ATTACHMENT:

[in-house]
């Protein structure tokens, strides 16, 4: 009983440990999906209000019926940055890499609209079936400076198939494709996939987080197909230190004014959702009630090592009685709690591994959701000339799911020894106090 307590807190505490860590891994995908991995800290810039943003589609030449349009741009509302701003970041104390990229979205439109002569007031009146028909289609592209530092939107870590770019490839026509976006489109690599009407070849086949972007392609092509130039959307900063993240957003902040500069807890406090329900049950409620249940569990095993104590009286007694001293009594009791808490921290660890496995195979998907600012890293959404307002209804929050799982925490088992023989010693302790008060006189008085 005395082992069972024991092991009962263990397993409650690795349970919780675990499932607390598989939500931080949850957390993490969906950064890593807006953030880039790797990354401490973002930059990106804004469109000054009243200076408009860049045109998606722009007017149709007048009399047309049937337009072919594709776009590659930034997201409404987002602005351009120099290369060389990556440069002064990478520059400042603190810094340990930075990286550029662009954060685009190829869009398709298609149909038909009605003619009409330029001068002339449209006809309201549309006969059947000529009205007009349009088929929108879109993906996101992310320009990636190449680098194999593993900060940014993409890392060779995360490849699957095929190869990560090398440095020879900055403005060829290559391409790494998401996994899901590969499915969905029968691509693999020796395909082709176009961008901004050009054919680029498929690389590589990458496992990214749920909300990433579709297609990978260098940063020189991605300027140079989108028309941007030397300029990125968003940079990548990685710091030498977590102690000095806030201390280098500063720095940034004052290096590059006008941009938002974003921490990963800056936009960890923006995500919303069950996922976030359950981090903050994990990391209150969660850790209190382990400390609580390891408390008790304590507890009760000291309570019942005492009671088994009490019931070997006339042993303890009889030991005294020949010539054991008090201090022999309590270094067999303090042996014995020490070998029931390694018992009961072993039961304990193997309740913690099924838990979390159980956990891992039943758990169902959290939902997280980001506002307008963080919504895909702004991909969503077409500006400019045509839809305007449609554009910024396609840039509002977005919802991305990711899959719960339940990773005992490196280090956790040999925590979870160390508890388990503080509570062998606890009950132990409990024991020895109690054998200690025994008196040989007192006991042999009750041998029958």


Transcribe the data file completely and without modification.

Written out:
[in-house]
């Protein structure tokens, strides 16, 4: 009983440990999906209000019926940055890499609209079936400076198939494709996939987080197909230190004014959702009630090592009685709690591994959701000339799911020894106090 307590807190505490860590891994995908991995800290810039943003589609030449349009741009509302701003970041104390990229979205439109002569007031009146028909289609592209530092939107870590770019490839026509976006489109690599009407070849086949972007392609092509130039959307900063993240957003902040500069807890406090329900049950409620249940569990095993104590009286007694001293009594009791808490921290660890496995195979998907600012890293959404307002209804929050799982925490088992023989010693302790008060006189008085 005395082992069972024991092991009962263990397993409650690795349970919780675990499932607390598989939500931080949850957390993490969906950064890593807006953030880039790797990354401490973002930059990106804004469109000054009243200076408009860049045109998606722009007017149709007048009399047309049937337009072919594709776009590659930034997201409404987002602005351009120099290369060389990556440069002064990478520059400042603190810094340990930075990286550029662009954060685009190829869009398709298609149909038909009605003619009409330029001068002339449209006809309201549309006969059947000529009205007009349009088929929108879109993906996101992310320009990636190449680098194999593993900060940014993409890392060779995360490849699957095929190869990560090398440095020879900055403005060829290559391409790494998401996994899901590969499915969905029968691509693999020796395909082709176009961008901004050009054919680029498929690389590589990458496992990214749920909300990433579709297609990978260098940063020189991605300027140079989108028309941007030397300029990125968003940079990548990685710091030498977590102690000095806030201390280098500063720095940034004052290096590059006008941009938002974003921490990963800056936009960890923006995500919303069950996922976030359950981090903050994990990391209150969660850790209190382990400390609580390891408390008790304590507890009760000291309570019942005492009671088994009490019931070997006339042993303890009889030991005294020949010539054991008090201090022999309590270094067999303090042996014995020490070998029931390694018992009961072993039961304990193997309740913690099924838990979390159980956990891992039943758990169902959290939902997280980001506002307008963080919504895909702004991909969503077409500006400019045509839809305007449609554009910024396609840039509002977005919802991305990711899959719960339940990773005992490196280090956790040999925590979870160390508890388990503080509570062998606890009950132990409990024991020895109690054998200690025994008196040989007192006991042999009750041998029958």